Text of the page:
Friday, 26 August 2011

Nature: El Niño tied to civil conflicts in tropical countries

An interesting summary of recent research published in the journal Nature has appeared today in an article inside Ars Technica Nobel Intent section:
Political conflicts are extremely complex, and we almost never understand all the factors that are involved in their timing, the course they take, and their eventual outcome. In this week’s Nature, a paper suggests a new variable to consider: the climate. According to researchers from Columbia and Princeton, there is good evidence that global climate variations can play a role in the onset of civil conflicts.

The El Niño-Southern Oscillation cycle, known as ENSO, is a climatic pattern that repeats about every 5 years. Variations in water temperatures and air pressure in the Pacific Ocean cause El Niño years to be warm and dry, while La Niña years are cooler and wetter. These oscillations are felt most strongly in tropical countries, while mid-latitude areas are much less affected.

The authors of the study hypothesized that these cycles might play a role in the onset of civil conflicts. Although some research has been done on the correlation between climate and conflict, methodological difficulties and inconclusive results have caused lots of confusion. Climate studies are difficult because there is no Earth we can control to experiment with; we are stuck examining global patterns with few controls. However, in this study, ENSO provides a convenient experimental setup: volatile El Niño years provide a “treatment” group, while calmer La Niña years serve as a control.

175 countries were included in the dataset, including 93 tropical countries that are highly prone to the effects of El Niño and 82 other countries that are weakly affected by ENSO. Countries were classified as experiencing "conflict onset" in a given year if more than 25 people had died as a direct result of a new political dispute between two groups. Conflicts from 1950 to 2004 were included. Then the researchers calculated the annual conflict risk (or ACR) for both the tropical countries and the weakly affected countries. The ACR is the probability that a randomly selected country from the group experienced conflict onset in a particular year.

For the countries that aren’t highly affected by ENSO, such as Greece, Afghanistan, and Sweden, the ACR was about 2 percent in both El Niño and La Niña years, indicating that these climate cycles are unlikely to affect civil conflict in these countries. However, the ACR for tropical countries such as Australia, Sudan, and Trinidad doubled during El Niño years, increasing from 3 percent to 6 percent. From their analyses, the researchers concluded that the ENSO cycle may have affected 21 percent of civil conflicts since 1950.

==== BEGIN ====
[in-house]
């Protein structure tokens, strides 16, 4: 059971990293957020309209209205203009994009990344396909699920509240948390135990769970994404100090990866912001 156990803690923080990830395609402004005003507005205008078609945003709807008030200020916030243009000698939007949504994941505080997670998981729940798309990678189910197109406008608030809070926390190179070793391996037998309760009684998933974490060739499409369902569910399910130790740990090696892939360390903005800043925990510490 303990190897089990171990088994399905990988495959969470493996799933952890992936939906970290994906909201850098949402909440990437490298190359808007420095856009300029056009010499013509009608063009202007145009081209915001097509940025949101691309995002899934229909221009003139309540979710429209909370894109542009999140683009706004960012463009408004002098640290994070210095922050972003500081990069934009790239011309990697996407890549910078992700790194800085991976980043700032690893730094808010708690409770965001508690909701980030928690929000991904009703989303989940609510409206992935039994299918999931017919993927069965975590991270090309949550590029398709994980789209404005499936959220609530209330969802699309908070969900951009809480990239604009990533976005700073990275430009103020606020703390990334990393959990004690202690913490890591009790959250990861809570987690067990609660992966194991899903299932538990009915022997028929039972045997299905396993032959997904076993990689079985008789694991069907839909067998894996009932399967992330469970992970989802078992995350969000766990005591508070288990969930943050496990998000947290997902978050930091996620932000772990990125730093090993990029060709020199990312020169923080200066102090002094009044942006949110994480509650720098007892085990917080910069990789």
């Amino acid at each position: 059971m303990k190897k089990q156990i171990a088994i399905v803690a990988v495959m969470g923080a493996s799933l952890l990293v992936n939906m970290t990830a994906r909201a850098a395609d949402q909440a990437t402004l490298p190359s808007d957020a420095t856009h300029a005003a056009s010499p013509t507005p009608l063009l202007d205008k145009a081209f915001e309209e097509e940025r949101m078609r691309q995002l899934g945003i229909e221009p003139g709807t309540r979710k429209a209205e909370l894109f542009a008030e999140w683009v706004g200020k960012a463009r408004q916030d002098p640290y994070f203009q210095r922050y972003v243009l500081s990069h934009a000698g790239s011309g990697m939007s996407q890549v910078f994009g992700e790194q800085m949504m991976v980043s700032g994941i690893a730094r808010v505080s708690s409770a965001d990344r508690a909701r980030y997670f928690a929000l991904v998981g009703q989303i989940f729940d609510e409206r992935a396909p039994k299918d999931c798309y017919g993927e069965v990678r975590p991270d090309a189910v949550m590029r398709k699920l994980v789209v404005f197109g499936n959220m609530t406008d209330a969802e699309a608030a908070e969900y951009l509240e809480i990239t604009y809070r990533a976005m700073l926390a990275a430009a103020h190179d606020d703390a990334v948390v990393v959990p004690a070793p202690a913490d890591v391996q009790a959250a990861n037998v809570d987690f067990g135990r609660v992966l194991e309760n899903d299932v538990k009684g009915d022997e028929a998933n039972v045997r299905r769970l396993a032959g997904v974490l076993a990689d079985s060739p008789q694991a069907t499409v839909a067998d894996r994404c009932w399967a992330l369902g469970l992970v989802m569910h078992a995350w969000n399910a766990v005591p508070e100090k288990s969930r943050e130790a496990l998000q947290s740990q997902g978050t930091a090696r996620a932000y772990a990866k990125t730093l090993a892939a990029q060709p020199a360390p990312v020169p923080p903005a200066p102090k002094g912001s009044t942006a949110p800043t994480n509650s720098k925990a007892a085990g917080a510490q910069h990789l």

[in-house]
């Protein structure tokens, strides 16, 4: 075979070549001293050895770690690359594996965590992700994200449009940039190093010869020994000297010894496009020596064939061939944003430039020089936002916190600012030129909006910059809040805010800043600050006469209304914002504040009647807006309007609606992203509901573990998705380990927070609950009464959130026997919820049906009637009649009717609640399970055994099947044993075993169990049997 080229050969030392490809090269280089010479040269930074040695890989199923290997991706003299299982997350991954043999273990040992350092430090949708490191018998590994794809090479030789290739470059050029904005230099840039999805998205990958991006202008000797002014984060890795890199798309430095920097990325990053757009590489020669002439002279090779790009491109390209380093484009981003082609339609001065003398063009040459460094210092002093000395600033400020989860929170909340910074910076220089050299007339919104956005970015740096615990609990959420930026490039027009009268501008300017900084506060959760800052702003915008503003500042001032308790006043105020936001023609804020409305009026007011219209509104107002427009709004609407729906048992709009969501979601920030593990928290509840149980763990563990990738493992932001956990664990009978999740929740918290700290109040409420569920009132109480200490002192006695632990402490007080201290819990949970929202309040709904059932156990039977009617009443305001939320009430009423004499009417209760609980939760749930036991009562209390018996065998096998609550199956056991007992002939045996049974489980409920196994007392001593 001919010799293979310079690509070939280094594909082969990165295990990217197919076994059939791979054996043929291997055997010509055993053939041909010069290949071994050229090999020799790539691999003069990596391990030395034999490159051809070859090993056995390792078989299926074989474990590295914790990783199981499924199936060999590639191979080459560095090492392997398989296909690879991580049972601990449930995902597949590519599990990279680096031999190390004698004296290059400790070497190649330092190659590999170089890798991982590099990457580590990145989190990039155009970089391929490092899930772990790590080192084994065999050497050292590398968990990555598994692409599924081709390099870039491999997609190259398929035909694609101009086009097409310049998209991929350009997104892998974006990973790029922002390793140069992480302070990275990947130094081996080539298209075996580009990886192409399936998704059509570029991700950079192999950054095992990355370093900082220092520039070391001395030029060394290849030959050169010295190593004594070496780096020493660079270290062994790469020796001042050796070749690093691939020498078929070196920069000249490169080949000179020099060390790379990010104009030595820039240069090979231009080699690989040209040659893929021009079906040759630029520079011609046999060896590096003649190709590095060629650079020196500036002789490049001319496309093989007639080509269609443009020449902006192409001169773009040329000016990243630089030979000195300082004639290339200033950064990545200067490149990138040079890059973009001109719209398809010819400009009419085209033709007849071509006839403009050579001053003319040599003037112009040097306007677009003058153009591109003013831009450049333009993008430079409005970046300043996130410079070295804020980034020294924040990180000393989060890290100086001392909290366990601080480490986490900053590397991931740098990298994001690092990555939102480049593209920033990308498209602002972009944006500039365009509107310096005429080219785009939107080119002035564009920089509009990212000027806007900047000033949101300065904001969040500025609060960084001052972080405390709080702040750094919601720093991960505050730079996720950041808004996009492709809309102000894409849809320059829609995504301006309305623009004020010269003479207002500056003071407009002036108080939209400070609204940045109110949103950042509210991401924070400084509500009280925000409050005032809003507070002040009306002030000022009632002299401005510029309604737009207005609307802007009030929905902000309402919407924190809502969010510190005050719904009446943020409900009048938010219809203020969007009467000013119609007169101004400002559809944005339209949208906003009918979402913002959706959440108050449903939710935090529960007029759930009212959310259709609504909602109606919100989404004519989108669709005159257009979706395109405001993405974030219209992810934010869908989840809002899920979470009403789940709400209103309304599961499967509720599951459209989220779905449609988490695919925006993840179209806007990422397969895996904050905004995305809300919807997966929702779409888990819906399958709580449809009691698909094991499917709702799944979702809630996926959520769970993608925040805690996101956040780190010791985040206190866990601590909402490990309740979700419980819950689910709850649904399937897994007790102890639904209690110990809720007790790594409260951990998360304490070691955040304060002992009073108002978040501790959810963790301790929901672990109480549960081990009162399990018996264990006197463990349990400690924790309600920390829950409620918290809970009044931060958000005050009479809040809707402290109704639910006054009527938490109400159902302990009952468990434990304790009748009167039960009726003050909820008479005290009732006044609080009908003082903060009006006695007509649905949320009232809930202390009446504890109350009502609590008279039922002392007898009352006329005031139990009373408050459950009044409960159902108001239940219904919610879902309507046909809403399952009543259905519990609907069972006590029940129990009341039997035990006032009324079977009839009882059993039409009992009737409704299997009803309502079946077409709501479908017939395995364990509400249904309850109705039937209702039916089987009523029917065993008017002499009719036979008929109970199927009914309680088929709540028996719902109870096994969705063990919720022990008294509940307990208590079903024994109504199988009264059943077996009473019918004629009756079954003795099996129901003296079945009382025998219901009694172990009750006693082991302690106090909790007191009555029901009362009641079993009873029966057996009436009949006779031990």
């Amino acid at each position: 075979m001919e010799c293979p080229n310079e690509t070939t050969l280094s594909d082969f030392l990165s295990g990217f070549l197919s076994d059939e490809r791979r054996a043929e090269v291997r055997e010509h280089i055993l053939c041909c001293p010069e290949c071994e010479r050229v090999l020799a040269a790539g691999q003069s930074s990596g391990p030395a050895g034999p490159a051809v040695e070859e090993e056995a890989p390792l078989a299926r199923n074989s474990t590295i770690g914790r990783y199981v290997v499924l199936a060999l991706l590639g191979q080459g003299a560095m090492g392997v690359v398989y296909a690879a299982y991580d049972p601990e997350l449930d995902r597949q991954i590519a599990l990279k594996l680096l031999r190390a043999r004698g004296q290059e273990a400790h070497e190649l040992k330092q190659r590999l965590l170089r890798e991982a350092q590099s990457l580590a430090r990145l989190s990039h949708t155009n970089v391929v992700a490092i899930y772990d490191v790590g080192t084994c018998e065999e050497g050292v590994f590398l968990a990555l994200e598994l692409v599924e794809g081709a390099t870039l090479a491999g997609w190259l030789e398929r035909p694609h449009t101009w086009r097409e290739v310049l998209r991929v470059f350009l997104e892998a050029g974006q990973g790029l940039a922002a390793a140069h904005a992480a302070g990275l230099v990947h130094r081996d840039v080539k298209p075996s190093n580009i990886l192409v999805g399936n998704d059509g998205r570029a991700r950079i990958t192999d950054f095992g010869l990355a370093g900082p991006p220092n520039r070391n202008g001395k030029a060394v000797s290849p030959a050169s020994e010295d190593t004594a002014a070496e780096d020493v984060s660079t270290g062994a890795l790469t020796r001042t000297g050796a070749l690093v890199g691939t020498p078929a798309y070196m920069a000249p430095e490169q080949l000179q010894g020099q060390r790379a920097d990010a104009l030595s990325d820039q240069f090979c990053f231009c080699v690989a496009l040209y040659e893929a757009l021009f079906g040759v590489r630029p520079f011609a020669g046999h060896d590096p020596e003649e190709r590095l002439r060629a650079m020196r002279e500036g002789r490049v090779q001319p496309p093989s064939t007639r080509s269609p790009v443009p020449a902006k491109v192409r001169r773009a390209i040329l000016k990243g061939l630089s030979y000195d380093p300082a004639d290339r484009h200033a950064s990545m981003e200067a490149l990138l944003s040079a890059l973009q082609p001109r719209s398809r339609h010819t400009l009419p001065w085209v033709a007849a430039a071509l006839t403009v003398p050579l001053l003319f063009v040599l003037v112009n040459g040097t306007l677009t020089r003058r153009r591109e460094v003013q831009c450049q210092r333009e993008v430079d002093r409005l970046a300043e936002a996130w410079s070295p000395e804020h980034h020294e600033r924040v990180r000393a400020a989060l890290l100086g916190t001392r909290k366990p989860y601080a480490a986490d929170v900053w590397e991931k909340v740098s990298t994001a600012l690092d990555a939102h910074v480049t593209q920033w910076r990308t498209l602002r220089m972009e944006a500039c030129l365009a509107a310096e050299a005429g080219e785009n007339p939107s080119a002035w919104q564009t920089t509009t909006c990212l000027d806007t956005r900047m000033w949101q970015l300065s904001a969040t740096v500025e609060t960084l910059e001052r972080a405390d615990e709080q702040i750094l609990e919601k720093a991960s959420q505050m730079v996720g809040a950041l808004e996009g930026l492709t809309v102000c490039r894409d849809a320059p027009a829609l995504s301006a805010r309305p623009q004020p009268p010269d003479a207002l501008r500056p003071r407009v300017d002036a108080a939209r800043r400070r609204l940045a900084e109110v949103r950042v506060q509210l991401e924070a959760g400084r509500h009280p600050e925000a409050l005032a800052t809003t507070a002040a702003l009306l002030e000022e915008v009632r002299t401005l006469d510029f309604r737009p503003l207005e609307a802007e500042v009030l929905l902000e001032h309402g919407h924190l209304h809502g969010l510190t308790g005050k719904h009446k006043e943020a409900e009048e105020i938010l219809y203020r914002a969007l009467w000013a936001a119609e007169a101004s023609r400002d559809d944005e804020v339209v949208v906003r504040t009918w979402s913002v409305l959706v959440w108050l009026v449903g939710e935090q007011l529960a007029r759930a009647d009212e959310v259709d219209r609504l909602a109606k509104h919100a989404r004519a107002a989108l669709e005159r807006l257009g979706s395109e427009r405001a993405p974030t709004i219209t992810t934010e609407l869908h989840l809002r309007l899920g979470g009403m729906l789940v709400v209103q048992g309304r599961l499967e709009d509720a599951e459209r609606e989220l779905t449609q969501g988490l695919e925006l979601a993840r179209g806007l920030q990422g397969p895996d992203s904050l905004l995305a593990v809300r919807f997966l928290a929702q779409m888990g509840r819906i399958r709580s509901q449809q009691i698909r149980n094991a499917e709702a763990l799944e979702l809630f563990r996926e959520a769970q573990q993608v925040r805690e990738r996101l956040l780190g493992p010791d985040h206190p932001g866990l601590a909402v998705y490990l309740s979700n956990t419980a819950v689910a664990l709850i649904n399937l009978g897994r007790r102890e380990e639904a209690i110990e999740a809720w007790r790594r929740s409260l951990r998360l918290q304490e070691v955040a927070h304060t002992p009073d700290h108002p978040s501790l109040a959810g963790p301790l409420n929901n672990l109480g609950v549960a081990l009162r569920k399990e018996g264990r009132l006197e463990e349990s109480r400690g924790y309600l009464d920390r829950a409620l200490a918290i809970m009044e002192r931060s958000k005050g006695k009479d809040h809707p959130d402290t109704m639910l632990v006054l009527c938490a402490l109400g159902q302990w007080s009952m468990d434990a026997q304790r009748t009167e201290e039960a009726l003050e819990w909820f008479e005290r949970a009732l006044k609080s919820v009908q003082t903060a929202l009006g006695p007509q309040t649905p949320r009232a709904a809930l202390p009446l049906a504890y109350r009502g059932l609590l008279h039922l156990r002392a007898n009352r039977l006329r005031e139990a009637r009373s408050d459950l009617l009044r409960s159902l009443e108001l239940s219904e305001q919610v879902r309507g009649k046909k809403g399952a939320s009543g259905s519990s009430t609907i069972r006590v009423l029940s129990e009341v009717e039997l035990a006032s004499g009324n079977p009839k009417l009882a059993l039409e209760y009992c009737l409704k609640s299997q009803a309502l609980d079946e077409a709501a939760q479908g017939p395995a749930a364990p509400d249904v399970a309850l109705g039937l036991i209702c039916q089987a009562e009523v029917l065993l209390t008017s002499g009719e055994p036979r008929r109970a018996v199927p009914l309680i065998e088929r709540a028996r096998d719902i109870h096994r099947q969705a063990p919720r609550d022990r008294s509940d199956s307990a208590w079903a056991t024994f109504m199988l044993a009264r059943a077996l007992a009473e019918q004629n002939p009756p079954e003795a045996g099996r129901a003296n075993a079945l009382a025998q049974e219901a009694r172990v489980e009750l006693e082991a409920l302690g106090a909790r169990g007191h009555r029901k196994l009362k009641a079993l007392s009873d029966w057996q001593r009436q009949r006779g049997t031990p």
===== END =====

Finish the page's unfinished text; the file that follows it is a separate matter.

The results are remarkably robust; the researchers repeated the analysis with various types of statistical models and with different ENSO indices, and their conclusions remained the same. Furthermore, the results held up even when high-conflict countries were excluded from the dataset, and when other variables, such as a country's age structure, income growth, and agricultural reliance, were included in the analyses.

Two additional findings were particularly intriguing. Many of the conflicts affected by ENSO are particularly deadly recurring conflicts. By changing the requirement for the length of "peaceful periods" between conflicts, the researchers found that the relationship between ENSO and large conflicts decreased. Additionally, low-income countries were the hardest hit by El Niño years, indicating that poorer countries are particularly sensitive to ENSO patterns.

Although the relationship between ENSO and civil conflicts is quite clear, the reasons behind this correlation are still not understood. Warm, dry El Niño years might decrease agricultural output, stressing a country’s resources and increasing food prices. ENSO patterns affect the frequencies of natural disasters, such as hurricanes and cyclones, which put countries at risk for upheaval. Extreme conditions can also cause psychological stress and alter human behavior. Finally, ENSO is a widespread phenomenon, and may cause suboptimal conditions on a large scale.

 In order to use the results of this study to predict or alleviate conflicts, we need to better understand the mechanisms driving the relationship between climate patterns and political conflict.
Civil wars, of course, have been the primary mode of fighting globally since the 1960s at least.... This research may help to illuminate one other aspect of underlying motivations and triggers for this type of conflict.

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